## How Einstein found his field equations : sources and interpretation

Series: Classic texts in the sciencesPublication details: Cham, Switzerland : Birkhäuser (Springer Nature), [c2022]Description: 357 pISBN: 9783030979577LOC classification: QC173.6Item type | Current library | Collection | Shelving location | Call number | Status | Date due | Barcode | Item holds |
---|---|---|---|---|---|---|---|---|

Book | ICTS | Physics | Rack No 9 | QC173.6 (Browse shelf (Opens below)) | Checked out to Abhinav Yadav (0007719652) | 01/16/2025 | 02795 |

Part I Essay

Chapter 1 Overview of the Contents of this Volume

Chapter 2 From the Entwurf field equations to the Einstein field equations: a first pass

Chapter 3 The Zurich Notebook: How Einstein found the Entwurf field equations

Chapter 4 Consolidating the Entwurf Theory

Chapter 5 The Entwurf field equations as the scaffold for the Einstein field equations

Chapter 6 Mercury’s perihelion : From 18” in the Entwurf theory to the 43” in general relativity

Chapter 7 Beyond the search for field equations

Part II Sources

Chapter 1 The Zurich Notebook (1912-13)

Chapter 2 The Einstein-Besso Manuscript (1913)

Chapter 3 The Formal Foundation of the General Theory of Relativity. The Differential Equations of the Gravitational Field(Part D, §§12-15)

Chapter 4 Einstein to Erwin Freundlich, September 30, 1915

Chapter 5 Einstein to A. Lorentz, October 12, 1915

Chapter 5 The November 1915 Papers

Chapter 7 Einstein to Arnold Sommerfeld, November 28, 1915

Chapter 8 Einstein to Paul Ehrenfest, January, 1916

Chapter 9 The Foundation of the General Theory of Relativity. Riemann-Christoffel tensor (§12) and Theory of the Gravitational Field (Part C, §§13–18)

Chapter 10 Hamilton’s Principle and the General Theory of Relativity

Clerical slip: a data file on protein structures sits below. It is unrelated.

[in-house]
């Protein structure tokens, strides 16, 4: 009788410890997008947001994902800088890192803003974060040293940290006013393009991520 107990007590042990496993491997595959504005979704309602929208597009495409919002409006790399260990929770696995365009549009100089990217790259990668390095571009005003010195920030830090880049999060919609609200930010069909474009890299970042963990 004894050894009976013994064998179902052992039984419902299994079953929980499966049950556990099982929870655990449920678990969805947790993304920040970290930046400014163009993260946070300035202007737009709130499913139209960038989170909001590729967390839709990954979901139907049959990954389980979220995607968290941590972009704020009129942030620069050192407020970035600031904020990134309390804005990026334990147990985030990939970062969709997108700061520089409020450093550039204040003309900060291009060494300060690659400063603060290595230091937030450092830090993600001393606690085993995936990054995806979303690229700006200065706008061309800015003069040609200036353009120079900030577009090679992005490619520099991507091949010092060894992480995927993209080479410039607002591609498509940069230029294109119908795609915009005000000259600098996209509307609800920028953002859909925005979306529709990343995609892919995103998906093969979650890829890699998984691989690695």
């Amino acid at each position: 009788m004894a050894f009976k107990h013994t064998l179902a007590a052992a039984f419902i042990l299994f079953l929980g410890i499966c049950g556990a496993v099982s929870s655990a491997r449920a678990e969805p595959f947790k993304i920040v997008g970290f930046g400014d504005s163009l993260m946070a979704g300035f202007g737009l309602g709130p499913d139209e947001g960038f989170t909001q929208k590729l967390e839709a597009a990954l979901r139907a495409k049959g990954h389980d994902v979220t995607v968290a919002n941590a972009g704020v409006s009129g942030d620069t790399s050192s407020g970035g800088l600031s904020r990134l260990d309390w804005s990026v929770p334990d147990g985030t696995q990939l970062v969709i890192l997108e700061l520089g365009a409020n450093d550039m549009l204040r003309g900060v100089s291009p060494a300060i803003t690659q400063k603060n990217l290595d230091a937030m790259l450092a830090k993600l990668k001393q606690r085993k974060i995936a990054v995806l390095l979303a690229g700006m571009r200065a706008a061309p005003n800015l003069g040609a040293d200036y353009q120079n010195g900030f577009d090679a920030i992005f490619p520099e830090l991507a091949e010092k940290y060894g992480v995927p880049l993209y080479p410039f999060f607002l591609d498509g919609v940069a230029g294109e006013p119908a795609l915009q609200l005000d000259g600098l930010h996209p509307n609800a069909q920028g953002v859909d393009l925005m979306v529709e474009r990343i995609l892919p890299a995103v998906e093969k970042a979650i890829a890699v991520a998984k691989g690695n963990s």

Einstein's field equations of gravitation are a core element of his general theory of relativity. In four short communications to the Prussian Academy of Sciences in Berlin in November 1015, we can follow the final steps toward these equations and the resulting theory's spectacular success in accounting for the anomalous motion of Mercury's perihelion. This source book provides an expert guide to these four groundbreaking papers. Following an introductory essay placing these papers in the context of the development of Einstein's theory, it presents and analyzes, in addition to the four papers of November 1915, a careful selection of (critical excerpts from) papers, letters, and manuscripts documenting the path that early on led Einstein to the field equations of the first November 1915 paper, but then took a turn away from them only to lead back to them in the end. Drawing on extensive research at the Einstein Papers Project and the Max Planck Institute for History of Science, this volume traces the intricate interplay between considerations of physics and considerations of mathematics that guided Einstein along this path. It thus presents a concise yet authoritative account of how Einstein found his field equations, affording readers who are prepared to immerse themselves in these intricacies a unique glimpse of Einstein at work at the height of his creative prowess. Highlights of this journey in Einstein's footsteps include the crucial pages (with detailed annotation) from the Zurich Notebook, the record of Einstein's early search for field equation with his mathematician friend Marcel Grossmann, and the Einstein-Besso manuscript, documenting Einstein's attempts with his friend and confidant Michele Besso to explain the Mercury anomaly on the basis of the equations that he and Grossmann had eventually settled on in the Zurich Notebook.---summary provided by publisher

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